Sewer technique may save homeowners money
Unique system to fix 'lateral' pipes now being used in town
Steamboat Springs — A new system for fixing sewer pipes is being used for the first time in Steamboat Springs a method that could save homeowners and taxpayers big money.
While the technology for “pipe lining systems” has been around for 25 years, it is now being used on the smaller “lateral” pipes that often run to homes.
“I’ve never seen anything like it,” said local contractor Larry Flynn, who was watching the developer and a local plumber putting in one of the special liners.
“I was truly impressed,” Flynn said.
Florida-based developer Jerry D’Hulster was in town Wednesday showing the employees at Roche Plumbing how to install the liner.
“It will renew the pipe without digging up your grass, landscaping or cutting up the road,” said D’Hulster.
On Wednesday, D’Hulster and Roche were working on a lateral pipe that ran to a home on Fourth and Maple streets.
Plumber Ken Roche explained the homeowner’s lateral sewer pipe was cracked and leaking and the owner was experiencing back-up problems.
Instead of replacing the old clay and PVC pipe by digging up the road where the lateral pipe runs, and digging up the homeowner’s driveway, Roche was able to fix the problem with the “Perma-Lateral Liner.”
D’Hulster said the system can be used for pipes that are cracked or leaking.
Here’s how it works. The plumber sends a camera down in the pipe to see what’s blocking the pipe and inspects the integrity of the pipe.
After high-pressure cleaning and taking measurements of the pipe, the plumber is ready to cut the “lining” material.
He then puts a special “resin” on one side of the liner, while the other side of the liner is a PVC-coated material.
It is the resin that will stick to the inside of the sewer pipe and harden, making the pipe stronger than the original pipe.
The liner is rolled up and put into a round machine, that then inverts the lining as it shoots it out and into the sewer pipe.
“It’s like pulling a sock inside out,” Roche said. As the lining is inverted, air pressure is used to expand it, making the liner stick to the pipe walls.
The plumber then takes a calibration tube and holds it against the pipe lining for three hours to ensure the resin hardens and takes hold.
The calibration tube is then pulled out, leaving the new pipe liner in place.
The liner creates a continuous, jointless, seamless pipe that is impervious to root systems and avoids the pitfalls of jointed pipes that are more likely to crack at the seams.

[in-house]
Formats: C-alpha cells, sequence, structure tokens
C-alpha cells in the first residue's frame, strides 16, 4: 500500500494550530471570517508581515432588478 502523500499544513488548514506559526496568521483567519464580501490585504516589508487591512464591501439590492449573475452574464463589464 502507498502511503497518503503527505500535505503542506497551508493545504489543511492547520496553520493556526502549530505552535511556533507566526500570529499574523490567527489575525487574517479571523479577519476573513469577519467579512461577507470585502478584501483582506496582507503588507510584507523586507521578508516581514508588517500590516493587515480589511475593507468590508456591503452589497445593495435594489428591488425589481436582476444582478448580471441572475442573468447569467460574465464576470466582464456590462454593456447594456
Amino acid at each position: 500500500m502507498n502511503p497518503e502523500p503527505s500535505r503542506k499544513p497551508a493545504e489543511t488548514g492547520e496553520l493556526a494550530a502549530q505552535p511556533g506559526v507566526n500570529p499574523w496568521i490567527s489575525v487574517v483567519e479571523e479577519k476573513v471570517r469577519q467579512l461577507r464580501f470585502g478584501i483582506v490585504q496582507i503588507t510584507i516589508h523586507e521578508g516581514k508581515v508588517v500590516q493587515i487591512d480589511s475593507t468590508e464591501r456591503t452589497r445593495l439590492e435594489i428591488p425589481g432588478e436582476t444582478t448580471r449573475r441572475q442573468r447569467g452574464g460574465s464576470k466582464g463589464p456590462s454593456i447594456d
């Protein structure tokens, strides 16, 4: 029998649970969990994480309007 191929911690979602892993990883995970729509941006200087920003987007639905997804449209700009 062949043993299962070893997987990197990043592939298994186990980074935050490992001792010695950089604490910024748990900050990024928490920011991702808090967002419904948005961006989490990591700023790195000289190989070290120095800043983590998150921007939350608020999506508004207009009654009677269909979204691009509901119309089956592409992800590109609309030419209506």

In the case of the Maple Street job, the homeowner could have been looking at $10,000 to dig up the road, yard and driveway to replace his old pipe.
Roche said a job with the perma-liner would cost more like $4,500 to $5,000.
Jeff Anderson, a sewer technician with Longmont for 14 years, started using the new system nine months ago in his business, Aqualine Services.
He said Longmont and other cities have used the liners for their big pipes for years.
“You put a camera down those pipes and it looks the same as it did 15 years ago,” Anderson said about the liners.
But new innovations have now made it possible to use the technology in the smaller lateral pipes that often turn corners as they run up to homes and businesses.
He cited one job at a Longmont restaurant where the city and state had just repaved a major street, adding new light poles and landscaping.
“A week after they completed it, the sewer line failed,” Anderson said.
“I told them we’d have to dig up the street at a cost of $50,000. We ran the liner for under $6,000.”
However, Anderson did admit some sewer line contractors might charge more for their lining services than what it would cost to just dig and put in a new sewer line.
“They figure you save money on not digging, you don’t ruin huge trees or have to dig up driveways,” Anderson said.
Roche has agreed to provide the perma-liner service to Routt, Moffat, Grand, Eagle, Pitkin and Summit counties.
As for how often the service is needed, Roche said Steamboat could soon find out.
“All these sewer systems are 30 years old,” Roche said.
“With all the ground movement and frost penetration found in the mountains, our pipes are shearing. Raw sewage is leaking into the earth and getting into the water supply.”
But Roche said people often prefer just to keep treating their problems by continuously having their sewer lines unplugged and cleaned.
“Eventually you’ll have complete failure and have to go in and dig it up anyway,” Roche said.
“And it never happens at the right time Easter, Christmas, the dead of winter.”
D’Hulster, the developer of the new system, said it is approved by the National Sanitation Foundation and is designed to serve sewer pipes up to 8 inches round.
“It has at least a 50-year life, and meets all plumbing codes,” D’Hulster said.
Now we need to see if it meets “consumer code.”
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